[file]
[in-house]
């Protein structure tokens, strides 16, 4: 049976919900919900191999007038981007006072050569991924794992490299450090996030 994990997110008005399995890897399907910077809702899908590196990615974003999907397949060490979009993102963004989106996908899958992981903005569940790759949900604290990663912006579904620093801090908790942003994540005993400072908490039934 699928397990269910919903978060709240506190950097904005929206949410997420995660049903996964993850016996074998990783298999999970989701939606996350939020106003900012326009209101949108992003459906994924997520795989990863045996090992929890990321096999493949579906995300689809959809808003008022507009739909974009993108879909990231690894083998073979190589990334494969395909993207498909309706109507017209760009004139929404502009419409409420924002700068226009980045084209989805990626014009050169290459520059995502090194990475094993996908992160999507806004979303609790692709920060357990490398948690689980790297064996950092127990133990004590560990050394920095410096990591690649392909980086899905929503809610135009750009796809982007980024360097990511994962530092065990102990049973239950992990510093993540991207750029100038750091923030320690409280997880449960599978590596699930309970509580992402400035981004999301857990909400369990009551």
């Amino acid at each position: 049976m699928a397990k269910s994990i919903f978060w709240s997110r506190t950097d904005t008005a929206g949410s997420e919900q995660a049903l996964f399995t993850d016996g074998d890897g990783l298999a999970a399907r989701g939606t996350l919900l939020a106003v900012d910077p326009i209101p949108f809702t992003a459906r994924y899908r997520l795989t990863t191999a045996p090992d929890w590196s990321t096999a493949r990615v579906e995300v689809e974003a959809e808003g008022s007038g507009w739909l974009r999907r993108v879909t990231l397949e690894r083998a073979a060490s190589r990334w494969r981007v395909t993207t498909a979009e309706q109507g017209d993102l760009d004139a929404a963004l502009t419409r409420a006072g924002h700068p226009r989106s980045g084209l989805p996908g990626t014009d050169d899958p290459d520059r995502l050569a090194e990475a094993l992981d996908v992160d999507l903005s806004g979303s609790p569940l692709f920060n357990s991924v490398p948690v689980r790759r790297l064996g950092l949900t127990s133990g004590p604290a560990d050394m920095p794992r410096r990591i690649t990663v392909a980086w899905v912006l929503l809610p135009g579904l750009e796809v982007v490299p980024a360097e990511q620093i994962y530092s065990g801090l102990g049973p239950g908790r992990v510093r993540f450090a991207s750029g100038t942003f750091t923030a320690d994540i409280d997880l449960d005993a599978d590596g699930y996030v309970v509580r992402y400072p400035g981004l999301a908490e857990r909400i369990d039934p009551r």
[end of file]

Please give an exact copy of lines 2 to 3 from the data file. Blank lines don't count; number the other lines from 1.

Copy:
């Protein structure tokens, strides 16, 4: 049976919900919900191999007038981007006072050569991924794992490299450090996030 994990997110008005399995890897399907910077809702899908590196990615974003999907397949060490979009993102963004989106996908899958992981903005569940790759949900604290990663912006579904620093801090908790942003994540005993400072908490039934 699928397990269910919903978060709240506190950097904005929206949410997420995660049903996964993850016996074998990783298999999970989701939606996350939020106003900012326009209101949108992003459906994924997520795989990863045996090992929890990321096999493949579906995300689809959809808003008022507009739909974009993108879909990231690894083998073979190589990334494969395909993207498909309706109507017209760009004139929404502009419409409420924002700068226009980045084209989805990626014009050169290459520059995502090194990475094993996908992160999507806004979303609790692709920060357990490398948690689980790297064996950092127990133990004590560990050394920095410096990591690649392909980086899905929503809610135009750009796809982007980024360097990511994962530092065990102990049973239950992990510093993540991207750029100038750091923030320690409280997880449960599978590596699930309970509580992402400035981004999301857990909400369990009551």
């Amino acid at each position: 049976m699928a397990k269910s994990i919903f978060w709240s997110r506190t950097d904005t008005a929206g949410s997420e919900q995660a049903l996964f399995t993850d016996g074998d890897g990783l298999a999970a399907r989701g939606t996350l919900l939020a106003v900012d910077p326009i209101p949108f809702t992003a459906r994924y899908r997520l795989t990863t191999a045996p090992d929890w590196s990321t096999a493949r990615v579906e995300v689809e974003a959809e808003g008022s007038g507009w739909l974009r999907r993108v879909t990231l397949e690894r083998a073979a060490s190589r990334w494969r981007v395909t993207t498909a979009e309706q109507g017209d993102l760009d004139a929404a963004l502009t419409r409420a006072g924002h700068p226009r989106s980045g084209l989805p996908g990626t014009d050169d899958p290459d520059r995502l050569a090194e990475a094993l992981d996908v992160d999507l903005s806004g979303s609790p569940l692709f920060n357990s991924v490398p948690v689980r790759r790297l064996g950092l949900t127990s133990g004590p604290a560990d050394m920095p794992r410096r990591i690649t990663v392909a980086w899905v912006l929503l809610p135009g579904l750009e796809v982007v490299p980024a360097e990511q620093i994962y530092s065990g801090l102990g049973p239950g908790r992990v510093r993540f450090a991207s750029g100038t942003f750091t923030a320690d994540i409280d997880l449960d005993a599978d590596g699930y996030v309970v509580r992402y400072p400035g981004l999301a908490e857990r909400i369990d039934p009551r």